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Top: SDSS-III view of a small part of the sky, centered on the galaxy Messier 33 and a zoom-in on M33, including the blue knots of intense star formation known as H II regions. Bottom: Maps of the northern and southern hemispheres of our Milky Way galaxy, derived from the SDSS-III image. The map shows clusters and walls of galaxies that are the largest structures in the entire universe. | Photo Courtesy of M. Blanton and SDSS-III
Welcome to the first Geek-Up[date] of the new year!
This week in the world of geek, astronomers and physicists from the third Sloan Digital Sky Survey collaboration (SDSS-III) revealed the largest color image of the sky – so big and so detailed that you would need 500,000 hi-def TVs to view it at its full resolution!
More than ten years ago, on September 19, 1998 – the SDSS imaging camera recorded its first quality science data. The camera, the largest digital camera in the world at the time, was a 138 megapixel imaging detector positioned on the back of a 2.5 meter telescope at Apache Point Observatory in New Mexico. Over the next decade, the camera took about 35,000 square degrees of images, covering a third of the sky.
Bob Nichol, a professor at the University of Portsmouth and spokesperson for the SDSS-III collaboration, noted, “This image is the culmination of decades of work by hundreds of people, and has already produced many incredible discoveries. Astronomy has a rich tradition of making all such data freely available to the public, and we hope everyone will enjoy it as much as we have.”
Next steps for SDSS?
While the retired SDSS-III camera is now housed in a permanent Smithsonian collection, its legacy continues in new SDSS surveys. These surveys use spectra, an astronomical technique that can help create 3-D maps of galaxies.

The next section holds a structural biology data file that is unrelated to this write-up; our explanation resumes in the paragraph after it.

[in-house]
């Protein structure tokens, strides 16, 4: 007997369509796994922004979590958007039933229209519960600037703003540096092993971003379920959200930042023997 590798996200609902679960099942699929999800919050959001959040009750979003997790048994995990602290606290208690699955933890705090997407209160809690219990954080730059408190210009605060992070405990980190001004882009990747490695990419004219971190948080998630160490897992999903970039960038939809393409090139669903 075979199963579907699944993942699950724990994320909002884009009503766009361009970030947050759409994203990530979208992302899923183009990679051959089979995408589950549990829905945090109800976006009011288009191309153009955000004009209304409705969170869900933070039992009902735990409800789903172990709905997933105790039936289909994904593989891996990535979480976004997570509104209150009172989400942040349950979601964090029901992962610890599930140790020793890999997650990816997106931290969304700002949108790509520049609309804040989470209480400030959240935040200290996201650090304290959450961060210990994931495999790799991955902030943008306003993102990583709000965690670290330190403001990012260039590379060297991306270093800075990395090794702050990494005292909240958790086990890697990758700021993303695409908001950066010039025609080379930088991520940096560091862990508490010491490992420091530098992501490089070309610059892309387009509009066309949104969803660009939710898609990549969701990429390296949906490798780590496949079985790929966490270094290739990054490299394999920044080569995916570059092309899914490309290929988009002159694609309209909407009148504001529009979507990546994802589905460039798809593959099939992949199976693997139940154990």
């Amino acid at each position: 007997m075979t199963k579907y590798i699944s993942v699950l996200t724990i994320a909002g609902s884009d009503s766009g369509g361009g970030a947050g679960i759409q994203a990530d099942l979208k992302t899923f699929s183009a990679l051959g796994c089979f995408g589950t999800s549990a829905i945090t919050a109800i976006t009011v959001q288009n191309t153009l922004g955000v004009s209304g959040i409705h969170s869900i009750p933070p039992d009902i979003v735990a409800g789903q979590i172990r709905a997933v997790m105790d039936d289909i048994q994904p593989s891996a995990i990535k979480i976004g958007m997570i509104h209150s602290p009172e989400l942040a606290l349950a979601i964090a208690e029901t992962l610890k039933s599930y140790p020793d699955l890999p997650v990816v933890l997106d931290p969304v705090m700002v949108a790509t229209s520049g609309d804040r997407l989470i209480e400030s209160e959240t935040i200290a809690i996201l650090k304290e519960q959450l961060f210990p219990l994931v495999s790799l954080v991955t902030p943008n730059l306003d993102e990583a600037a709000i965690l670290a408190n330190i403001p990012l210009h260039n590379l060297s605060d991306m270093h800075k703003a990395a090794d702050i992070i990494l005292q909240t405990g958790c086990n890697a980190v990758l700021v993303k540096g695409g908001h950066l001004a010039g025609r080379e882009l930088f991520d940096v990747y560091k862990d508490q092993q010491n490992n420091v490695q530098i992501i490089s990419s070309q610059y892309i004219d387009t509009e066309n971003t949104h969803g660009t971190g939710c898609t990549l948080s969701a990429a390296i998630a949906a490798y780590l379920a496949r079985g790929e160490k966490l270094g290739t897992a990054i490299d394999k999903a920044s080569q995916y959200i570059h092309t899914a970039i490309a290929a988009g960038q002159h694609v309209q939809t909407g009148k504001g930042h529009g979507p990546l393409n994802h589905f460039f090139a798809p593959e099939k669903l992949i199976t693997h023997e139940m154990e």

Imagine a glass that’s stronger than steel.
At Lawrence Berkeley National Lab and the California Institute of Technology, researchers have gone a step beyond that – they’ve created a new type of damage tolerant metallic glass that’s proving to be tougher and stronger than any known material.
This metallic glass is a microalloy of palladium with phosphorous, silicon, germanium and silver. Given their non-crystalline and amorphous structure, glass materials are strong, but brittle. The added crystalline structure of metal can increase the plasticity of a material, thereby preventing cracks from spreading.
A micrograph of a deformed notch in the metallic glass showing the extension of plastic shielding from an initially sharp crack. Source: Robert Richie and Marios Demetriou
Robert Ritchie, who led the Berkeley contribution to this research, explained, “Traditionally strength and toughness have been mutually exclusive properties in materials, which makes these new metallic glasses so intellectually exciting. We’re bucking the trend here and pushing the envelope of the damage tolerance that’s accessible to a structural metal.”
Niketa Kumar is a Public Affairs Specialist with the Office of Public Affairs